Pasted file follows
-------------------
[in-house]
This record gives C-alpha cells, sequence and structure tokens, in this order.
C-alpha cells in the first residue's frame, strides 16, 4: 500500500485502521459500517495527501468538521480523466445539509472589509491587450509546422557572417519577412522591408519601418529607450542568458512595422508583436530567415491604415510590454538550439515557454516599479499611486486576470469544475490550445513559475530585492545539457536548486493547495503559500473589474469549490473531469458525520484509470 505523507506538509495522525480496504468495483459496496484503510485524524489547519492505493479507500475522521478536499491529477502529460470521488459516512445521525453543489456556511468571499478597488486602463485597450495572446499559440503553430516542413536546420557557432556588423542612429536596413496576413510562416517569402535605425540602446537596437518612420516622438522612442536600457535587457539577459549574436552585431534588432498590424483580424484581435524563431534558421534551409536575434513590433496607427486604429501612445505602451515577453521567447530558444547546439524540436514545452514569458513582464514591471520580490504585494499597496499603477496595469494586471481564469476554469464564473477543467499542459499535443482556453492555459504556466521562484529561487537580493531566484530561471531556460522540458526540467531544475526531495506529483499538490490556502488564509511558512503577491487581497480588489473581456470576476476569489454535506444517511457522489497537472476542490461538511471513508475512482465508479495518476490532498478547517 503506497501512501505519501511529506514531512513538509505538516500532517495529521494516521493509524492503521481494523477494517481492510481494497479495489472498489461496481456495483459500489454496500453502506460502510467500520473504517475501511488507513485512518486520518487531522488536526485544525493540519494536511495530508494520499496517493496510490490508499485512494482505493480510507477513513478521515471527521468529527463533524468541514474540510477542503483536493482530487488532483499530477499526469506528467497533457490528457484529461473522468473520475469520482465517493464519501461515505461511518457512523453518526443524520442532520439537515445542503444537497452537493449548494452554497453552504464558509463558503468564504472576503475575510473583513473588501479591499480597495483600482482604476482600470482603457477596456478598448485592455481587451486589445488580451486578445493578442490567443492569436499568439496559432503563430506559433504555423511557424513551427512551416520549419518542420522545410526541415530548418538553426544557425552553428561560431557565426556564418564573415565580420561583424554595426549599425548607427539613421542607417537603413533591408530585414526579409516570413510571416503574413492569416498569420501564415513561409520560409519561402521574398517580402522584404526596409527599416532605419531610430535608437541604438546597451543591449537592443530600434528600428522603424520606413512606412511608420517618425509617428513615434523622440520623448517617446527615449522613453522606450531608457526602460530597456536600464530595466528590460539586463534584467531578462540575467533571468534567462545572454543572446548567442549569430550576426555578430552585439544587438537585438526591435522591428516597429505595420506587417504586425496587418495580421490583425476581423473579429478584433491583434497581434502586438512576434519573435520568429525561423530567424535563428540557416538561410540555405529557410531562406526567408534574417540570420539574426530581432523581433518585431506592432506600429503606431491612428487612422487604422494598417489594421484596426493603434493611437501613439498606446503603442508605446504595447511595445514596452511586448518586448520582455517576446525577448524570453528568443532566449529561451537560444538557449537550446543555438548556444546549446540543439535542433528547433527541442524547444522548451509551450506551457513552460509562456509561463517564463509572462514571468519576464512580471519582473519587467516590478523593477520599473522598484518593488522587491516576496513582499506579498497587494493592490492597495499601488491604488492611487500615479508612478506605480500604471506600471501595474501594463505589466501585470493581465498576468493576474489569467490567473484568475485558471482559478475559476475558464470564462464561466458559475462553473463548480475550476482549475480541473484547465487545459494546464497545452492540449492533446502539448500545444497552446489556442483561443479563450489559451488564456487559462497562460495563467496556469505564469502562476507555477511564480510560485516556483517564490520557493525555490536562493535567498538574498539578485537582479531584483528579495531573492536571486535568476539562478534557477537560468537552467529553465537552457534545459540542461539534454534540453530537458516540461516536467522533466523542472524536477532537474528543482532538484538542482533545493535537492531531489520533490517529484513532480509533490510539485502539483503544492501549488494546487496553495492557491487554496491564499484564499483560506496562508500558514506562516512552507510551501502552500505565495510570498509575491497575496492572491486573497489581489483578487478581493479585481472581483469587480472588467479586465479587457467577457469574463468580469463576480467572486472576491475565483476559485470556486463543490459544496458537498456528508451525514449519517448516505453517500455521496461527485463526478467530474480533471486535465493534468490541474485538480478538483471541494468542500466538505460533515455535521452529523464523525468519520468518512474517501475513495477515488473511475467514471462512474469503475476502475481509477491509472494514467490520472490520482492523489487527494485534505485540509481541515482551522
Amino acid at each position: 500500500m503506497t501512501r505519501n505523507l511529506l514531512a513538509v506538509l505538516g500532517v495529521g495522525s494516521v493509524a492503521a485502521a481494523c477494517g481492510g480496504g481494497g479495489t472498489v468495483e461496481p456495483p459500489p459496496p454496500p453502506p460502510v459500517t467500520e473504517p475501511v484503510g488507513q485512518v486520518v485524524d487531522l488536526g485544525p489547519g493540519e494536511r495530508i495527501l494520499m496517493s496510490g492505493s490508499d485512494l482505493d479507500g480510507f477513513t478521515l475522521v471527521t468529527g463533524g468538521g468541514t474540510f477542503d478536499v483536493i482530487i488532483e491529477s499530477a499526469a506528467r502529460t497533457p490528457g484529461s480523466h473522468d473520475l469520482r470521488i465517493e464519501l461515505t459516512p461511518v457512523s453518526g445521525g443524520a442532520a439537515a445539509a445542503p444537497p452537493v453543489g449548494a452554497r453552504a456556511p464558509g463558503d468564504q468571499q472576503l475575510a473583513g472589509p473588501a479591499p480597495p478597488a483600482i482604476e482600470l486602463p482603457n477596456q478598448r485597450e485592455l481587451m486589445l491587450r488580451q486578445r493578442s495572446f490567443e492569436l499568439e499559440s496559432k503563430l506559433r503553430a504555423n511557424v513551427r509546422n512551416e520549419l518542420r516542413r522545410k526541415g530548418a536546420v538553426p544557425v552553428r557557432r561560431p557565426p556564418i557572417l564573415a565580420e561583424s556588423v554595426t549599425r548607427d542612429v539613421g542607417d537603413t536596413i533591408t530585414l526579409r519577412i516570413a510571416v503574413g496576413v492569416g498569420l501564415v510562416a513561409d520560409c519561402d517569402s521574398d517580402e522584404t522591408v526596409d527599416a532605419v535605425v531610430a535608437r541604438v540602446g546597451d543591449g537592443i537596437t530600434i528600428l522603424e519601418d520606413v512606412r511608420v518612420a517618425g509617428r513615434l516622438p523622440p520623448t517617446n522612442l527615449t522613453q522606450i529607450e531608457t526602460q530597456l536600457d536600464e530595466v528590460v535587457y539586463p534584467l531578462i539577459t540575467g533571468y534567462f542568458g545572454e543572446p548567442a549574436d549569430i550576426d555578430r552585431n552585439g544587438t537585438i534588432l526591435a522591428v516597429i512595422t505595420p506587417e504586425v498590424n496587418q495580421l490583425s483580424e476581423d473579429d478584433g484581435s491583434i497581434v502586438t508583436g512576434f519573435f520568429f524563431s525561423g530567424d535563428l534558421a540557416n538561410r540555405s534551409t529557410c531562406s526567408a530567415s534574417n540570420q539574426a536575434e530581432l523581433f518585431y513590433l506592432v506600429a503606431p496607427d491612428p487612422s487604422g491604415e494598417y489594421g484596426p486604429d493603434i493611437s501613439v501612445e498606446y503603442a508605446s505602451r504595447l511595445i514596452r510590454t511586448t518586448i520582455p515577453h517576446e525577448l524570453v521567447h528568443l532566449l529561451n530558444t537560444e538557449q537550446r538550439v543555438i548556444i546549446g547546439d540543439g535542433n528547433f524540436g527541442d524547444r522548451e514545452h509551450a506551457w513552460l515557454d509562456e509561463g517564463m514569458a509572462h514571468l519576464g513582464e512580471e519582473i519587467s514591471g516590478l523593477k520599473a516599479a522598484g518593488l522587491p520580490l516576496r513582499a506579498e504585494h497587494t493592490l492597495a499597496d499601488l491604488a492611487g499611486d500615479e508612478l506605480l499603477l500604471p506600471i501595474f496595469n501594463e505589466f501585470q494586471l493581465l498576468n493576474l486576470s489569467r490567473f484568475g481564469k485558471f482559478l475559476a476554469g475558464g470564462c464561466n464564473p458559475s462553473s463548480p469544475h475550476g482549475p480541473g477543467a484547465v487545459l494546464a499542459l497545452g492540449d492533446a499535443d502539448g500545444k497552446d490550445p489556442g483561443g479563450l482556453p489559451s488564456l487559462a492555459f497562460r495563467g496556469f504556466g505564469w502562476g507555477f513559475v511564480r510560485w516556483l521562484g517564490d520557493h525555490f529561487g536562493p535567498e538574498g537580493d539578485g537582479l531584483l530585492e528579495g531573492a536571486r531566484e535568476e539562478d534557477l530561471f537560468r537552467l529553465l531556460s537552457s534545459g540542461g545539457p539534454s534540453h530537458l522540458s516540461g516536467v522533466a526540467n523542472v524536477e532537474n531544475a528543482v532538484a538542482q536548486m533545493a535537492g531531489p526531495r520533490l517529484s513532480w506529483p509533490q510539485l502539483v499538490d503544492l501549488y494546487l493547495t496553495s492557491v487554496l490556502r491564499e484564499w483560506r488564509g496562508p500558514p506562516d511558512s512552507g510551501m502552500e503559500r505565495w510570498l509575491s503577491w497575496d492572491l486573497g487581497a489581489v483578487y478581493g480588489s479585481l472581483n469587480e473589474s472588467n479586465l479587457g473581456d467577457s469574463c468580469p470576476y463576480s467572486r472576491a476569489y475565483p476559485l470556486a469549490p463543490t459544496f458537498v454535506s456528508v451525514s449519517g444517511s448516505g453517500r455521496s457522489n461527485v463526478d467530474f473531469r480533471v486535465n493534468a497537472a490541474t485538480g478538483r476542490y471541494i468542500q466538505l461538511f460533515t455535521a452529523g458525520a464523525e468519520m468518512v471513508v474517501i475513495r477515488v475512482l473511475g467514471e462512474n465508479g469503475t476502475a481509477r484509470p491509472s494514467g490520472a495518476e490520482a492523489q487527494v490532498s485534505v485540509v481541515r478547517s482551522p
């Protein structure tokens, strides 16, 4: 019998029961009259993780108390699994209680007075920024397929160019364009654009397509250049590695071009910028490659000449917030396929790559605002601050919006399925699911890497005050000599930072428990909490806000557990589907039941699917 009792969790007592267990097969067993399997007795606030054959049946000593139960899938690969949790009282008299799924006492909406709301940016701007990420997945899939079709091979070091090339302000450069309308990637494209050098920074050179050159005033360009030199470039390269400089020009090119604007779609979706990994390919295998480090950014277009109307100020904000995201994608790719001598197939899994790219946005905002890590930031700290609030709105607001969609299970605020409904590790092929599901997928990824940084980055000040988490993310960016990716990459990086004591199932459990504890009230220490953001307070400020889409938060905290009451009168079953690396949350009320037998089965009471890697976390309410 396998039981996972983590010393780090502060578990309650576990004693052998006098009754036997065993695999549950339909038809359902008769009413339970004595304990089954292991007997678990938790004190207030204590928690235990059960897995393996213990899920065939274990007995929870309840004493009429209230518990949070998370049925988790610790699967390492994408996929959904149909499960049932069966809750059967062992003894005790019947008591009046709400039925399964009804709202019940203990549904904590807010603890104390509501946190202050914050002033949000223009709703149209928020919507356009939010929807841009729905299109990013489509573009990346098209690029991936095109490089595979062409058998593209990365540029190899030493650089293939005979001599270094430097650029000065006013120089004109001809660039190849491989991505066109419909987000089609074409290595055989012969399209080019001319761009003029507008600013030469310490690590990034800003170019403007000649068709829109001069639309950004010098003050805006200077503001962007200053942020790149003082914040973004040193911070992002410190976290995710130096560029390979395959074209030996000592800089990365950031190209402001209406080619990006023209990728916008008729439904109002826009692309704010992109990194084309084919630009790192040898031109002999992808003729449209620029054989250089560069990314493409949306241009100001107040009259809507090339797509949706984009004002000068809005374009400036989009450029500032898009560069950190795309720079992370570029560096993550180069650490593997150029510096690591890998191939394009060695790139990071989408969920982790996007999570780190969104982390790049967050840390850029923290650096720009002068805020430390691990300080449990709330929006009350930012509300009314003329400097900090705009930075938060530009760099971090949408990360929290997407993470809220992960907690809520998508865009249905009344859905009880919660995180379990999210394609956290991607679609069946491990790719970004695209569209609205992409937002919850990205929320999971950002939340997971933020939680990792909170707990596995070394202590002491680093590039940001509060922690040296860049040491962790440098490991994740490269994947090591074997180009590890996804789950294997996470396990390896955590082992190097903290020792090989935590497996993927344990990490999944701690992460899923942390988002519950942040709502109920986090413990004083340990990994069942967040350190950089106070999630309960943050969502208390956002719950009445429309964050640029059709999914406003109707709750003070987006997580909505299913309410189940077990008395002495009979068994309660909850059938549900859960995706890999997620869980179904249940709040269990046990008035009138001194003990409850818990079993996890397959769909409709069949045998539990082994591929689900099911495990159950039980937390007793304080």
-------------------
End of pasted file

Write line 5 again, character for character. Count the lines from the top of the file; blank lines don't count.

């Protein structure tokens, strides 16, 4: 019998029961009259993780108390699994209680007075920024397929160019364009654009397509250049590695071009910028490659000449917030396929790559605002601050919006399925699911890497005050000599930072428990909490806000557990589907039941699917 009792969790007592267990097969067993399997007795606030054959049946000593139960899938690969949790009282008299799924006492909406709301940016701007990420997945899939079709091979070091090339302000450069309308990637494209050098920074050179050159005033360009030199470039390269400089020009090119604007779609979706990994390919295998480090950014277009109307100020904000995201994608790719001598197939899994790219946005905002890590930031700290609030709105607001969609299970605020409904590790092929599901997928990824940084980055000040988490993310960016990716990459990086004591199932459990504890009230220490953001307070400020889409938060905290009451009168079953690396949350009320037998089965009471890697976390309410 396998039981996972983590010393780090502060578990309650576990004693052998006098009754036997065993695999549950339909038809359902008769009413339970004595304990089954292991007997678990938790004190207030204590928690235990059960897995393996213990899920065939274990007995929870309840004493009429209230518990949070998370049925988790610790699967390492994408996929959904149909499960049932069966809750059967062992003894005790019947008591009046709400039925399964009804709202019940203990549904904590807010603890104390509501946190202050914050002033949000223009709703149209928020919507356009939010929807841009729905299109990013489509573009990346098209690029991936095109490089595979062409058998593209990365540029190899030493650089293939005979001599270094430097650029000065006013120089004109001809660039190849491989991505066109419909987000089609074409290595055989012969399209080019001319761009003029507008600013030469310490690590990034800003170019403007000649068709829109001069639309950004010098003050805006200077503001962007200053942020790149003082914040973004040193911070992002410190976290995710130096560029390979395959074209030996000592800089990365950031190209402001209406080619990006023209990728916008008729439904109002826009692309704010992109990194084309084919630009790192040898031109002999992808003729449209620029054989250089560069990314493409949306241009100001107040009259809507090339797509949706984009004002000068809005374009400036989009450029500032898009560069950190795309720079992370570029560096993550180069650490593997150029510096690591890998191939394009060695790139990071989408969920982790996007999570780190969104982390790049967050840390850029923290650096720009002068805020430390691990300080449990709330929006009350930012509300009314003329400097900090705009930075938060530009760099971090949408990360929290997407993470809220992960907690809520998508865009249905009344859905009880919660995180379990999210394609956290991607679609069946491990790719970004695209569209609205992409937002919850990205929320999971950002939340997971933020939680990792909170707990596995070394202590002491680093590039940001509060922690040296860049040491962790440098490991994740490269994947090591074997180009590890996804789950294997996470396990390896955590082992190097903290020792090989935590497996993927344990990490999944701690992460899923942390988002519950942040709502109920986090413990004083340990990994069942967040350190950089106070999630309960943050969502208390956002719950009445429309964050640029059709999914406003109707709750003070987006997580909505299913309410189940077990008395002495009979068994309660909850059938549900859960995706890999997620869980179904249940709040269990046990008035009138001194003990409850818990079993996890397959769909409709069949045998539990082994591929689900099911495990159950039980937390007793304080």